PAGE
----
Legal update: Can an employee who resigns with immediate effect in repudiatory breach of contract be held to their notice period without pay if they refuse to work?

29 August 2014

Yes, said the High Court.

In Sunrise Breakers LLP v Rodgers, the High Court confirmed that an employment contract can subsist, if the employer refuses to pay salary for the notice period, if the employee refuses to work it. The employer can, in such circumstances, obtain an injunction requiring an employee to observe the contractual terms, such as a non-compete clause and non-solicitation and non-dealing with clients restrictions, without compelling the employee to work.

The High Court held that Mr Rodgers had been in breach of contract when he resigned with immediate effect, as it was a not a constructive dismissal scenario, entitling him to do so. The employer, Sunrise had the option to either accept Mr Rodger’s repudiatory breach in resigning without notice, or to affirm the contract, if it had good reason for doing so. Sunrise  had good reason for affirming the contract, as it wished to prevent Mr Rodgers from working for a competitor. The High Court held that the employer had not accepted Mr Rodger’s repudiatory breach and it had not lost its right to affirm the contract by ceasing to pay Mr Rodgers, when he made it clear to them that he would not be returning to work during the notice period. Willingness to work and wages are mutual obligations, which means that the obligation to pay the employee is suspended until the employee’s mutual obligation to work is performed.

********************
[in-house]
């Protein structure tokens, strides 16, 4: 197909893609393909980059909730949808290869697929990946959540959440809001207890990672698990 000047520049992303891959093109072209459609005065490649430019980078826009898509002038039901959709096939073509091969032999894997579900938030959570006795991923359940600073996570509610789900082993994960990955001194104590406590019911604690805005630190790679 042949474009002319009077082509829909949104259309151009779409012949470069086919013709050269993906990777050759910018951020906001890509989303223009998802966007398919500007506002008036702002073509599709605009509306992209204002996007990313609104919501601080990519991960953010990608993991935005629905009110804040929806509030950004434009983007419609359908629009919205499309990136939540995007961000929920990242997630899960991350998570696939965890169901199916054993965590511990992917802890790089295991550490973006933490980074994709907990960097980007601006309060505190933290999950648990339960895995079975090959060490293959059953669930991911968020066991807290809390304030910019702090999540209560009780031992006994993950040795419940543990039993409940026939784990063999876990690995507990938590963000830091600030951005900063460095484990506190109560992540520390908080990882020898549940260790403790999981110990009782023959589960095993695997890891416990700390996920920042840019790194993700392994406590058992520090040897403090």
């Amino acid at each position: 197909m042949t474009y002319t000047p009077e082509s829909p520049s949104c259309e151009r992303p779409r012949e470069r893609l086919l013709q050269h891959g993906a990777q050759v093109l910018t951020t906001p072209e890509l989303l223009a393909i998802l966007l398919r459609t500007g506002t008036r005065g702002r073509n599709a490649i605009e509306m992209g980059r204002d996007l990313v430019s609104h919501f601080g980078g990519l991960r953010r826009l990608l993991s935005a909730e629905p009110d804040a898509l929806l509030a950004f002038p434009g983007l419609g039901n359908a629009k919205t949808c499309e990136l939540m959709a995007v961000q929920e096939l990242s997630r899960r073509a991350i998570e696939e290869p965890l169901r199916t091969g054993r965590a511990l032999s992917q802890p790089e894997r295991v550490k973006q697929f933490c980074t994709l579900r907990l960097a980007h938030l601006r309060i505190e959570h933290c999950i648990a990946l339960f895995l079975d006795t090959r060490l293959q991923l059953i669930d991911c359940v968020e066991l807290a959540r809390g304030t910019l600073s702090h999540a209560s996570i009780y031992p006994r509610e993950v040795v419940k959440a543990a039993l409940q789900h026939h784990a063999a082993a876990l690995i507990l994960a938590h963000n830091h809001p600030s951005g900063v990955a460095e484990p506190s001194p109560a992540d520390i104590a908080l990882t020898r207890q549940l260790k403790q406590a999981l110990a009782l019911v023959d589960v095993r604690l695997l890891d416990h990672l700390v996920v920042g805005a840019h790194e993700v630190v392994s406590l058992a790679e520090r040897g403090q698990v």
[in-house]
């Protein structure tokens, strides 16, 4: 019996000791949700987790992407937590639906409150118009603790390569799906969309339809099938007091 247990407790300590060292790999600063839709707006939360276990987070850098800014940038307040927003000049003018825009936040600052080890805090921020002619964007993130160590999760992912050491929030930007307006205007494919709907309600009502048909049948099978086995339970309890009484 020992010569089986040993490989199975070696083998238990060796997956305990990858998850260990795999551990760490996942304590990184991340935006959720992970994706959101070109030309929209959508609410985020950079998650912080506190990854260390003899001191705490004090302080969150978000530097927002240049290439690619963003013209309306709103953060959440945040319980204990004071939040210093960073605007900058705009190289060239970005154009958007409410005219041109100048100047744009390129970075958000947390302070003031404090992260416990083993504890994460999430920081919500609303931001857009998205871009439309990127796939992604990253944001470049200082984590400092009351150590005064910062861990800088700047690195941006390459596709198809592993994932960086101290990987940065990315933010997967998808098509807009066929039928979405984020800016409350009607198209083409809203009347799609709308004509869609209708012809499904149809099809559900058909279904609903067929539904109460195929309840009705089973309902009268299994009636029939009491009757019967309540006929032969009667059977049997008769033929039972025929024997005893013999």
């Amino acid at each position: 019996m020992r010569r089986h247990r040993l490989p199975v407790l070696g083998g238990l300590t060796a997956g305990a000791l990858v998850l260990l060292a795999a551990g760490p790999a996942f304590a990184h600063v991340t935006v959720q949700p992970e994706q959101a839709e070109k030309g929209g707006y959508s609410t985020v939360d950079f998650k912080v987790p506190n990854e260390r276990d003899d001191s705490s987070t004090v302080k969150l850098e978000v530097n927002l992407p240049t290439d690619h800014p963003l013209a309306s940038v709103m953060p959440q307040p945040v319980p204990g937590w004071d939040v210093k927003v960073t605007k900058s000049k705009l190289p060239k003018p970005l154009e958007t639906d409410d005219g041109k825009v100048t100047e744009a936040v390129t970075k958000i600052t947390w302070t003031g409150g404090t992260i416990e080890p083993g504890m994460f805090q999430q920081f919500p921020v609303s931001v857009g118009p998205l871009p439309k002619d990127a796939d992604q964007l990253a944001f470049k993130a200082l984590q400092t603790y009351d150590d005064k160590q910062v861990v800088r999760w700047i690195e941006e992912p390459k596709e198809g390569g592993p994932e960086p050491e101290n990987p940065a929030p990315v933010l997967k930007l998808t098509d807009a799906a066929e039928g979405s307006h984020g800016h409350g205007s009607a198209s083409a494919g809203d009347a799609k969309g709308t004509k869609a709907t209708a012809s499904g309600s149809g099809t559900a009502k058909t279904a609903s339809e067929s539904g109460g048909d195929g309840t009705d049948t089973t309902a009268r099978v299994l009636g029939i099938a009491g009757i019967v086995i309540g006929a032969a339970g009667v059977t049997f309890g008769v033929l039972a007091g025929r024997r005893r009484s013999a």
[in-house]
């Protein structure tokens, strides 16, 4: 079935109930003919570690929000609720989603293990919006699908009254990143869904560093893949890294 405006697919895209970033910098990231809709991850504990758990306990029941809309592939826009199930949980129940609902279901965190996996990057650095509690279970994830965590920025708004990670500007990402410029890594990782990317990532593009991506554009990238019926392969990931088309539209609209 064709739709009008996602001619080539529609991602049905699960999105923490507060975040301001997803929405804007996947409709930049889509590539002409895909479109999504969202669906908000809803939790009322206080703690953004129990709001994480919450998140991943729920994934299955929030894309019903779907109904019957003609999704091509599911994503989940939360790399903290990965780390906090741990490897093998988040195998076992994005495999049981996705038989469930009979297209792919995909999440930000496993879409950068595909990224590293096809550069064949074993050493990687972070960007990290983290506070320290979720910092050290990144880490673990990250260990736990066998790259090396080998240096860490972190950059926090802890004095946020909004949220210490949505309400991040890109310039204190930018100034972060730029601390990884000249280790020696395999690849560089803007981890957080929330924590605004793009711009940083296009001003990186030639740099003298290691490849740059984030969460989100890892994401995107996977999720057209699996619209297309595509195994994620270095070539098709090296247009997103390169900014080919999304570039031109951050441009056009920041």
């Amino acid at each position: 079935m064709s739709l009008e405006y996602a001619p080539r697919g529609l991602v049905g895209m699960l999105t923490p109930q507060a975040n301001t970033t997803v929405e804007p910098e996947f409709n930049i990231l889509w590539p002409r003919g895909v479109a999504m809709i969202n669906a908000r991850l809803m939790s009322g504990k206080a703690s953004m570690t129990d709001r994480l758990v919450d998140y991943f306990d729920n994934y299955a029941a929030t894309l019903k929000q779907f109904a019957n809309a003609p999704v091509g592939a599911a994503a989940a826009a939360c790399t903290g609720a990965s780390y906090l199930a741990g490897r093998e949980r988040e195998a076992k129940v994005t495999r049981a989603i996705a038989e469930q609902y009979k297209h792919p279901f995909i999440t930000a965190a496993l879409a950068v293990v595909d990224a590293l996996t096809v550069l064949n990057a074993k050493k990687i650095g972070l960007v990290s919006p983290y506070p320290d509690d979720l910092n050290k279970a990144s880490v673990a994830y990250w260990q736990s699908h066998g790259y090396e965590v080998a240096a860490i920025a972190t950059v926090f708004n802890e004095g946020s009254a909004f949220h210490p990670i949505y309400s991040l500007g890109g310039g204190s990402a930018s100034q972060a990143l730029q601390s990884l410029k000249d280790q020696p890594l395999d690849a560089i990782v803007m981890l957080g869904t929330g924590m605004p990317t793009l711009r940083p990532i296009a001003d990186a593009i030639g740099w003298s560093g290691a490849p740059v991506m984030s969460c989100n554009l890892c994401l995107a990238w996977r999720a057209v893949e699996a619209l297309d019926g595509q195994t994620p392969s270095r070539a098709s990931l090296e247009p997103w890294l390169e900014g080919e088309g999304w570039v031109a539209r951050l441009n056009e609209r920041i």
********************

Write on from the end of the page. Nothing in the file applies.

The Court would not enforce performance of the contract i.e. the obligation to work  by way of an injunction. There is a statutory prohibition (section 236 of TULRCA 1992) against compelling an employee “to do any work or attend any place for the doing of any work”. However, the Court granted an injunction requiring Mr Rodgers to respect his contractual terms (although not to perform work). For the period of the injunction, he was prevented from working for a competitor and from contacting clients of Sunrise. The injunction did not have the effect of compelling Mr Rodgers to work for his former employer or “Starve and be Idle”. Nor was it oppressive to him, as he had indicated that he would not be starting work for his new employer, (a competitor) for some months.

While a standard resignation does not have to be accepted in order to be effective, a purported resignation in breach of contract does require acceptance before it is effective. It is extremely important for employers in such situations to think tactically and strategically before deciding what to do and not to react angrily on impulse. Sunrise could easily have inadvertently accepted the employee’s repudiatory breach either by casual words following his resignation or by sending him his P45 when he failed to attend work. Alternatively he could have been dismissed once he went absent without leave.

If the employer has a continuing interest to protect i.e. to prevent an employee from competing with it or soliciting or dealing with its clients, then the employer should seek employment advice and consider carefully how to respond to the resignation in breach of contract.

Further information

For more information on this topic, please contact a member of our employment team.

Share insightLinkedIn Twitter Facebook Email to a friend Print

Email this page to a friend

We welcome views and opinions about the issues raised in this blog. Should you require specific advice in relation to personal circumstances, please use the form on the contact page.

Leave a comment

You may also be interested in:

Skip to content Home About Us Insights Services Contact Accessibility